The possibility of legally challenging B.C. mines in U.S. courts is demonstrated by an ongoing case in Washington state, where the Confederated Tribes of the Colville Reservation and Washington's government have sued a Canadian mining company for century-long releases of pollution from a B.C. smelter into the Columbia River, which flows into Washington. On Dec. 14, federal judge Lonny Suko in Yakima, Wash. ruled that the Canadian company, Teck Resources Ltd., is liable under U.S. law for the costs of cleaning up the pollution on the U.S. side of the border, which could run as high as $1 billion (the costs are not yet determined).
"If you pollute in B.C. and it pollutes the Alaska side, you could be financially liable for that—the potential cost could be huge," says Tadzio Richards, a researcher and campaigner for Rivers Without Borders, a group based in Washington that focuses on transboundary river issues. But Southeast Alaska Conservation Council's Archibald says, "Legally, you do not have standing in court to bring an action (against the B.C. mines) if you did not raise the specific concern during the initial process" when B.C. agencies are evaluating the mine proposals.
Another barrier to protecting Alaskan rivers through litigation, says Archibald, is that there are currently no "scientifically defensible" baseline water quality studies for the Taku, Unuk and Stikine rivers. Such studies would measure existing levels of trace metals like lead, copper and arsenic, as well as alkalinity, acidity and turbidity. Without that information, it will be impossible for Alaska and U.S. agencies to act if B.C. mines pollute those rivers. "Even if a toxic chemical was released and detected, the state or nation would be unable to prove it was attributable to the mining and not a natural occurrence, because we have no idea what the natural conditions of these rivers are," Archibald says.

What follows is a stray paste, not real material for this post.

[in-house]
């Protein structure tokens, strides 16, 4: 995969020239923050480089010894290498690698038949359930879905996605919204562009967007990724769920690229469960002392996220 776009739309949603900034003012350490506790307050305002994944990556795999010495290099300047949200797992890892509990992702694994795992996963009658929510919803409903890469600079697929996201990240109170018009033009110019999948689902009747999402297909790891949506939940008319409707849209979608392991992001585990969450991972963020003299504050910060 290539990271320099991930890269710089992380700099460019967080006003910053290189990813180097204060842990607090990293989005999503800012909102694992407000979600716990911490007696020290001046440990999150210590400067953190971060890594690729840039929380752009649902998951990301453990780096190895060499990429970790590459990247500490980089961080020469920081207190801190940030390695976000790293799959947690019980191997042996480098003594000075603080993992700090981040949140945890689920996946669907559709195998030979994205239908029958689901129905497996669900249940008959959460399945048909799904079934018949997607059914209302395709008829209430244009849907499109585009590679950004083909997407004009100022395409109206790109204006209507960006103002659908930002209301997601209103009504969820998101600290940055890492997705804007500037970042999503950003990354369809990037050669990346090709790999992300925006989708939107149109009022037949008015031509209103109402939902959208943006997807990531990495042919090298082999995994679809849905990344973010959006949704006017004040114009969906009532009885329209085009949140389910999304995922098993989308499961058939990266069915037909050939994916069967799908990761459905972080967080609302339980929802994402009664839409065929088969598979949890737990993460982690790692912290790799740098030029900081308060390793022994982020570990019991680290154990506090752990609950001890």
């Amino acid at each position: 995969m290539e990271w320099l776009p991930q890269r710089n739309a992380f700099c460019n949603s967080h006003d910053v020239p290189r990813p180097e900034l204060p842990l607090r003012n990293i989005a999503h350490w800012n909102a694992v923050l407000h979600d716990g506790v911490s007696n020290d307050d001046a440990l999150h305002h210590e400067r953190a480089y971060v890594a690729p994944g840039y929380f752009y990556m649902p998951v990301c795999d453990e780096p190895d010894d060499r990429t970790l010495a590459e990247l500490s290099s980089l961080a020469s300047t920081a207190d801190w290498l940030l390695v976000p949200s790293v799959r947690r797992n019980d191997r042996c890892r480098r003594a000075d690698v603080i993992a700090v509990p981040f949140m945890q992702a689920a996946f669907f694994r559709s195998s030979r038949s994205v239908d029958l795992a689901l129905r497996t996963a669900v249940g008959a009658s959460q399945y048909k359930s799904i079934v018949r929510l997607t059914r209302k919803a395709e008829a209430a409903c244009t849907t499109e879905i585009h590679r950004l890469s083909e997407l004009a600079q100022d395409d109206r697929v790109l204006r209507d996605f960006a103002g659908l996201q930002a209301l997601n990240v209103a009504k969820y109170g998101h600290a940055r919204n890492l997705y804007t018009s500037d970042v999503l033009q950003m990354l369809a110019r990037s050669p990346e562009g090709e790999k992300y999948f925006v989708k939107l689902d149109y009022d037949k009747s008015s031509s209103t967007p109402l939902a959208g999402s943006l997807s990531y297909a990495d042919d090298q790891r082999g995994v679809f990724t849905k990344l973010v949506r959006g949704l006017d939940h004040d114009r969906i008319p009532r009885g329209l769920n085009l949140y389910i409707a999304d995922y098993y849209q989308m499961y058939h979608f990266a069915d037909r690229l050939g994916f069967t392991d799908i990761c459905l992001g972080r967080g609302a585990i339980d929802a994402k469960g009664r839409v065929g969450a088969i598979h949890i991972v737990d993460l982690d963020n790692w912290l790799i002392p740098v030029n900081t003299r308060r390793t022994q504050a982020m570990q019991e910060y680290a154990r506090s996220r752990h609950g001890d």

"Additional testing is desirable," agrees Jackie Timothy, southeast regional supervisor for the Alaska Department of Fish and Game's Division of Habitat. "Funding and access are some of the challenges."
Some environmentalists and Alaska tribal leaders hope that an obscure international treaty might provide leverage. Last March, the Tlingit-Haida Central Council passed a resolution calling for Alaska and the U.S. State Department to "require that the Transboundary Waters Treaty of 1909 be followed in all aspects pertaining to mining projects along the Alaskan-Canadian border." The Ketchikan Indian Community has passed a similar resolution.